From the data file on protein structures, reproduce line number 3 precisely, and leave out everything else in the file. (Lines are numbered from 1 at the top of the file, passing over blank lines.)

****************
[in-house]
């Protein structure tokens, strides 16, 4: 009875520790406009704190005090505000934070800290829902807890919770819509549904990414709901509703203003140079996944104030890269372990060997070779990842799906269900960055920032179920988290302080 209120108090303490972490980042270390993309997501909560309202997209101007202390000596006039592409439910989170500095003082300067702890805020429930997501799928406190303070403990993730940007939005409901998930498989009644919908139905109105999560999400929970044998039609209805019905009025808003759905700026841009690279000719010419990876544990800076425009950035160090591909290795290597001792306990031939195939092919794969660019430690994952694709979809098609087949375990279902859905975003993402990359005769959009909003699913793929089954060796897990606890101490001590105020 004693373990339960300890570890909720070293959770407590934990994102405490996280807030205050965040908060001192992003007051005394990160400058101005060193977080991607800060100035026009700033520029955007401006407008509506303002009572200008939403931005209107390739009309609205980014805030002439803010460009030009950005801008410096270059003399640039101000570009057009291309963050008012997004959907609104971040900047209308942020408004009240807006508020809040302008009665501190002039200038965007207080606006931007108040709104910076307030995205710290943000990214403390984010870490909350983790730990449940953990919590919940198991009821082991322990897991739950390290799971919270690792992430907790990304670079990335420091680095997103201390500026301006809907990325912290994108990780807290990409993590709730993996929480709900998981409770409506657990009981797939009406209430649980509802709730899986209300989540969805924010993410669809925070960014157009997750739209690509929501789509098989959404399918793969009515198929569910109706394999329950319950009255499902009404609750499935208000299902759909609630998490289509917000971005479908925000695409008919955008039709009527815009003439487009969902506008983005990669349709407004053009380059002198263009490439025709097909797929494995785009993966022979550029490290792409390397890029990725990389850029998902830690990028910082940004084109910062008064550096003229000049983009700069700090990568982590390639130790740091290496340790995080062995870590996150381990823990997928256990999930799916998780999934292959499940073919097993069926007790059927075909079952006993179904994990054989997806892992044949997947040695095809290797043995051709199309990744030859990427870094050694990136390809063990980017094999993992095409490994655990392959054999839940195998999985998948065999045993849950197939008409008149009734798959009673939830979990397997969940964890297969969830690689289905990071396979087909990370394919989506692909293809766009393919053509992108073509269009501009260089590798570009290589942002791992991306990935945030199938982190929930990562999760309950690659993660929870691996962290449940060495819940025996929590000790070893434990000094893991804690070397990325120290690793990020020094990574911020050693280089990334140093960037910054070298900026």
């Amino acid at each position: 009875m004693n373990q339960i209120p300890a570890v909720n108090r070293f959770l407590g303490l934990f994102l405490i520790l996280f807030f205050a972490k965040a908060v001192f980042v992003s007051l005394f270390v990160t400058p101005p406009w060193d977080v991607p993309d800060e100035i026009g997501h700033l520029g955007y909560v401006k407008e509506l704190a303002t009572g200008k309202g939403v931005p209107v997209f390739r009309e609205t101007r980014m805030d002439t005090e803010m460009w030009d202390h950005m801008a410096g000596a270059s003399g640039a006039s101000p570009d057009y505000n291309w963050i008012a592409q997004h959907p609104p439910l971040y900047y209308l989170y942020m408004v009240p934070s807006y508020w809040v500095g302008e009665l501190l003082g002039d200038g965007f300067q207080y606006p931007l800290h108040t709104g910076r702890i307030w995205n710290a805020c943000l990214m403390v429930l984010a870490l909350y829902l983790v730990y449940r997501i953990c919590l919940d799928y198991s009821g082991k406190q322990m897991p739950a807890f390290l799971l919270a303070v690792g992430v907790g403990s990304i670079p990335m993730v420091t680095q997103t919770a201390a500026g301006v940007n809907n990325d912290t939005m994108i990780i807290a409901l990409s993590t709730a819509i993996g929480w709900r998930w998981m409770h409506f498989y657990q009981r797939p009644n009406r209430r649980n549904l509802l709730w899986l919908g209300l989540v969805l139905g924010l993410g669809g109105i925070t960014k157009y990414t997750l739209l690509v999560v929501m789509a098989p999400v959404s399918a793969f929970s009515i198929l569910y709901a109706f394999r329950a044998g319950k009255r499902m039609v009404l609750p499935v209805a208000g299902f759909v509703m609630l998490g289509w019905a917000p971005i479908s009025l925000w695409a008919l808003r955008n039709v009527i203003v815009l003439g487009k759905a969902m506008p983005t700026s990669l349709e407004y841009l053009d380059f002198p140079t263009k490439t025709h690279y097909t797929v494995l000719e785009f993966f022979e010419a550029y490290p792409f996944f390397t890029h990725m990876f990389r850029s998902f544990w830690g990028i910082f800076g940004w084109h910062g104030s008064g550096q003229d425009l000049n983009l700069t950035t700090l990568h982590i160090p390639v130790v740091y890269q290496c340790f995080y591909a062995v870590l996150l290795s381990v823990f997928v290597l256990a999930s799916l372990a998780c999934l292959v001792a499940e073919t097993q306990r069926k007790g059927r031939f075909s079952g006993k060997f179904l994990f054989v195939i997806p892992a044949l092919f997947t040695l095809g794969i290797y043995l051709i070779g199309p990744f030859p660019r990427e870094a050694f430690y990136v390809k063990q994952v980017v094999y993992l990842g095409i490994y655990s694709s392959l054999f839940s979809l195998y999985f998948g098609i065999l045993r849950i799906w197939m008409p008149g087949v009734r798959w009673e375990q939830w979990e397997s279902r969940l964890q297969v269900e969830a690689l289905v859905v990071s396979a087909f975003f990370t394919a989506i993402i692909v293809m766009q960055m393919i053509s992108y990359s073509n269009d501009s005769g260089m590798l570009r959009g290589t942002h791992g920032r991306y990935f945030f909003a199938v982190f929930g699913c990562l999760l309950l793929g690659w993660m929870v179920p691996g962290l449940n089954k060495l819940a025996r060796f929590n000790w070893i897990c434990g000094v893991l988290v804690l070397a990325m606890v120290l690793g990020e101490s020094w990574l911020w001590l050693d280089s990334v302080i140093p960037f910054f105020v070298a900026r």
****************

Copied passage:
């Amino acid at each position: 009875m004693n373990q339960i209120p300890a570890v909720n108090r070293f959770l407590g303490l934990f994102l405490i520790l996280f807030f205050a972490k965040a908060v001192f980042v992003s007051l005394f270390v990160t400058p101005p406009w060193d977080v991607p993309d800060e100035i026009g997501h700033l520029g955007y909560v401006k407008e509506l704190a303002t009572g200008k309202g939403v931005p209107v997209f390739r009309e609205t101007r980014m805030d002439t005090e803010m460009w030009d202390h950005m801008a410096g000596a270059s003399g640039a006039s101000p570009d057009y505000n291309w963050i008012a592409q997004h959907p609104p439910l971040y900047y209308l989170y942020m408004v009240p934070s807006y508020w809040v500095g302008e009665l501190l003082g002039d200038g965007f300067q207080y606006p931007l800290h108040t709104g910076r702890i307030w995205n710290a805020c943000l990214m403390v429930l984010a870490l909350y829902l983790v730990y449940r997501i953990c919590l919940d799928y198991s009821g082991k406190q322990m897991p739950a807890f390290l799971l919270a303070v690792g992430v907790g403990s990304i670079p990335m993730v420091t680095q997103t919770a201390a500026g301006v940007n809907n990325d912290t939005m994108i990780i807290a409901l990409s993590t709730a819509i993996g929480w709900r998930w998981m409770h409506f498989y657990q009981r797939p009644n009406r209430r649980n549904l509802l709730w899986l919908g209300l989540v969805l139905g924010l993410g669809g109105i925070t960014k157009y990414t997750l739209l690509v999560v929501m789509a098989p999400v959404s399918a793969f929970s009515i198929l569910y709901a109706f394999r329950a044998g319950k009255r499902m039609v009404l609750p499935v209805a208000g299902f759909v509703m609630l998490g289509w019905a917000p971005i479908s009025l925000w695409a008919l808003r955008n039709v009527i203003v815009l003439g487009k759905a969902m506008p983005t700026s990669l349709e407004y841009l053009d380059f002198p140079t263009k490439t025709h690279y097909t797929v494995l000719e785009f993966f022979e010419a550029y490290p792409f996944f390397t890029h990725m990876f990389r850029s998902f544990w830690g990028i910082f800076g940004w084109h910062g104030s008064g550096q003229d425009l000049n983009l700069t950035t700090l990568h982590i160090p390639v130790v740091y890269q290496c340790f995080y591909a062995v870590l996150l290795s381990v823990f997928v290597l256990a999930s799916l372990a998780c999934l292959v001792a499940e073919t097993q306990r069926k007790g059927r031939f075909s079952g006993k060997f179904l994990f054989v195939i997806p892992a044949l092919f997947t040695l095809g794969i290797y043995l051709i070779g199309p990744f030859p660019r990427e870094a050694f430690y990136v390809k063990q994952v980017v094999y993992l990842g095409i490994y655990s694709s392959l054999f839940s979809l195998y999985f998948g098609i065999l045993r849950i799906w197939m008409p008149g087949v009734r798959w009673e375990q939830w979990e397997s279902r969940l964890q297969v269900e969830a690689l289905v859905v990071s396979a087909f975003f990370t394919a989506i993402i692909v293809m766009q960055m393919i053509s992108y990359s073509n269009d501009s005769g260089m590798l570009r959009g290589t942002h791992g920032r991306y990935f945030f909003a199938v982190f929930g699913c990562l999760l309950l793929g690659w993660m929870v179920p691996g962290l449940n089954k060495l819940a025996r060796f929590n000790w070893i897990c434990g000094v893991l988290v804690l070397a990325m606890v120290l690793g990020e101490s020094w990574l911020w001590l050693d280089s990334v302080i140093p960037f910054f105020v070298a900026r």